The God Particle

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  1. Shlomo Argamon says:

    A great analogy due to Moshe Koppel, in commenting on a book by Daniel Dennett, one of the big atheism-boosters of our day, is that thinking that science obviates religion is like understanding how the lighting and mechanisms on a theater stage work and thus thinking that you understand the play.

    • micha says:

      A similar error is to think that knowing that it’s normal for 102 year old men to die obviates the need to explore why R’ Elyashiv happened to die just now and what is it Hashem is trying to elicit from us with it.

      • Bob Miller says:

        Micha, what would you suggest?

        • micha says:

          Wouldn’t the question on what Hashem is trying to elicit from us depend on who “us” is in ways I don’t know you personally well enough to answer? The gemara says “yefashpeish bemaasav”, it asks you to take an internal inventory of your actions, or perhaps omissions (the last possibility suggested in the gemara is bitul Torah). A quick-and-easy answer is inherently wrong.

          • Bob Miller says:

            So you’re saying that every Jew should react according to what he can determine about his own spiritual condition, but there is no way to generalize further?

          • micha says:

            What he can determine in light of how he reacts to the event. Yes.

            Many of us are not capable of this, and we need mentors. And many of us don’t have such mentors, so rabbis who lead communities might help a pathetic shadow of the ideal process along by speaking about reactions and issues he sees as common among those who choose to look to him.

            But I don’t think what I’m saying is novel. It’s the gemara that calls upon the person to explore his own deeds, not me.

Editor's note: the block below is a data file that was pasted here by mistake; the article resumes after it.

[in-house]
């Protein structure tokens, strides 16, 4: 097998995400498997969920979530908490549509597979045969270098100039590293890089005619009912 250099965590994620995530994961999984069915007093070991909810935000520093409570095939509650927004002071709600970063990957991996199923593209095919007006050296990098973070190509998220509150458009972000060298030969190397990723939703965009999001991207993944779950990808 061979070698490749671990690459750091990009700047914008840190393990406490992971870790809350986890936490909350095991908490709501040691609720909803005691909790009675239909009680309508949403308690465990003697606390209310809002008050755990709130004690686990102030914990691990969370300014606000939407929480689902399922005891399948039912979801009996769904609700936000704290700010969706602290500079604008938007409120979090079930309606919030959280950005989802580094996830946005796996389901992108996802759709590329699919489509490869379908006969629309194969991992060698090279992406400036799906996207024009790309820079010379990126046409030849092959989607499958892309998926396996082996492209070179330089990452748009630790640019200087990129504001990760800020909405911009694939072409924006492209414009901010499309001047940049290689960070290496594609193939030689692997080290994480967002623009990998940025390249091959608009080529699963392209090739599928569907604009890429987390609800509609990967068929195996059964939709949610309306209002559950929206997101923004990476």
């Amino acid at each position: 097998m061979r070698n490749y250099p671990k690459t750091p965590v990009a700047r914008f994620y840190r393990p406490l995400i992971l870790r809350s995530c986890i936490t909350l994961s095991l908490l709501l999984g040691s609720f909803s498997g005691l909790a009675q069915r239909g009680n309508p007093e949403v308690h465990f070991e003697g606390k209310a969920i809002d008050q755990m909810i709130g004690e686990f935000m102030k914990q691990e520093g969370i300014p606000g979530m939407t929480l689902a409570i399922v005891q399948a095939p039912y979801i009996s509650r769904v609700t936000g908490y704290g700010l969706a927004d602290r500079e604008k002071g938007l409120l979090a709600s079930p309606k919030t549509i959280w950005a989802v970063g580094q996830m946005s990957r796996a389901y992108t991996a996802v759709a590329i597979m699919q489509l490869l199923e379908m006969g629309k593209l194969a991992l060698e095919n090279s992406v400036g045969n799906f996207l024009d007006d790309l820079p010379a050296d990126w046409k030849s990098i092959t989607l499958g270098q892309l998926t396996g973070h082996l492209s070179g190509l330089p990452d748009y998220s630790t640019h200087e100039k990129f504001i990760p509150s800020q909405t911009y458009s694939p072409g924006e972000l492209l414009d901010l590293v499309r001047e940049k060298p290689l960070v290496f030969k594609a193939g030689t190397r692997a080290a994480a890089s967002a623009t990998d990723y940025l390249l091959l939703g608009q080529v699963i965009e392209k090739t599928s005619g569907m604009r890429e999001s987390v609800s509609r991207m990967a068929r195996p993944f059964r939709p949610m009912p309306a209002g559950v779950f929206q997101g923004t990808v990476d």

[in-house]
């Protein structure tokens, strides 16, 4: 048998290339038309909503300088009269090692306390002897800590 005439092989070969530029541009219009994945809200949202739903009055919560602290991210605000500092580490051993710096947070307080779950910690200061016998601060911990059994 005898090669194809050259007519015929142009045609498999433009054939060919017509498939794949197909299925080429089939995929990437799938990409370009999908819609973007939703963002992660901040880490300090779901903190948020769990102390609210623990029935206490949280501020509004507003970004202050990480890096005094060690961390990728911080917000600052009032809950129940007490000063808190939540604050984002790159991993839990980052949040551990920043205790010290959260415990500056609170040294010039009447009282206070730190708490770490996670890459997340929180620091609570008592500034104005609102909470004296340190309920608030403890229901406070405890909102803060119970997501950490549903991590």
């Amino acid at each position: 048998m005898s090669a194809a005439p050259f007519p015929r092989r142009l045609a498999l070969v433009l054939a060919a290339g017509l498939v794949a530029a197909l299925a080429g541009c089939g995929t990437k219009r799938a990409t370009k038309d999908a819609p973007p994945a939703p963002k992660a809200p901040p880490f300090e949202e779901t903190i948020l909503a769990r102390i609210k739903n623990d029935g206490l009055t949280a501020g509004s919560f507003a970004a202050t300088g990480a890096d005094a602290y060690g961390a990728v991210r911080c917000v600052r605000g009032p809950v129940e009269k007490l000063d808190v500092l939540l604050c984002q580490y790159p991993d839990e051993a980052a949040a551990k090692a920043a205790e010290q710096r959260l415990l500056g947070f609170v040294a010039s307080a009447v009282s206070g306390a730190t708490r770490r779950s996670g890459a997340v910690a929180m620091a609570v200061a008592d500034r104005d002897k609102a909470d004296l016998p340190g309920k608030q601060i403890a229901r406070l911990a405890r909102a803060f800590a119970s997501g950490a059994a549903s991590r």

• Bob Miller says:

            I’m thinking of a sequence like this:
            1. Gut reactions to event
            2. Reflections as what personal corrections should follow
            3. React to reflections by doing something

  2. Shlomo Argamon says:

    Indeed. “maasav”, and not “maasei acherim” (others’ actions). A principle often overlooked.

    • micha says:

      I would say that’s the biggest of three mistakes people make.

      The second is that people just pick whatever sticks out in the mind, instead of an actual pishpush bemaasav and thinking about where the real problems lie.

      The third is to think that because I am obligated to harness my response to a tragic event constructively, to find what it motivates me to improve and make that improvement, that implies that there is some causal connection. That the sin I am looking to do teshuvah is being blamed as the cause of the tragedy.

  3. micha says:

    Y’all seem more interested in my earlier post He Should Inspect His Deeds, on the gemara I’ve been citing.

    This post intended to make a point that I don’t want buried, that understanding the world scientifically ought to bolster our faith, not challenge it. Yes, there is overlap with the idea of understanding disease medically and yet still treating it as an Act of G-d. But this post intended to be more positive than that.

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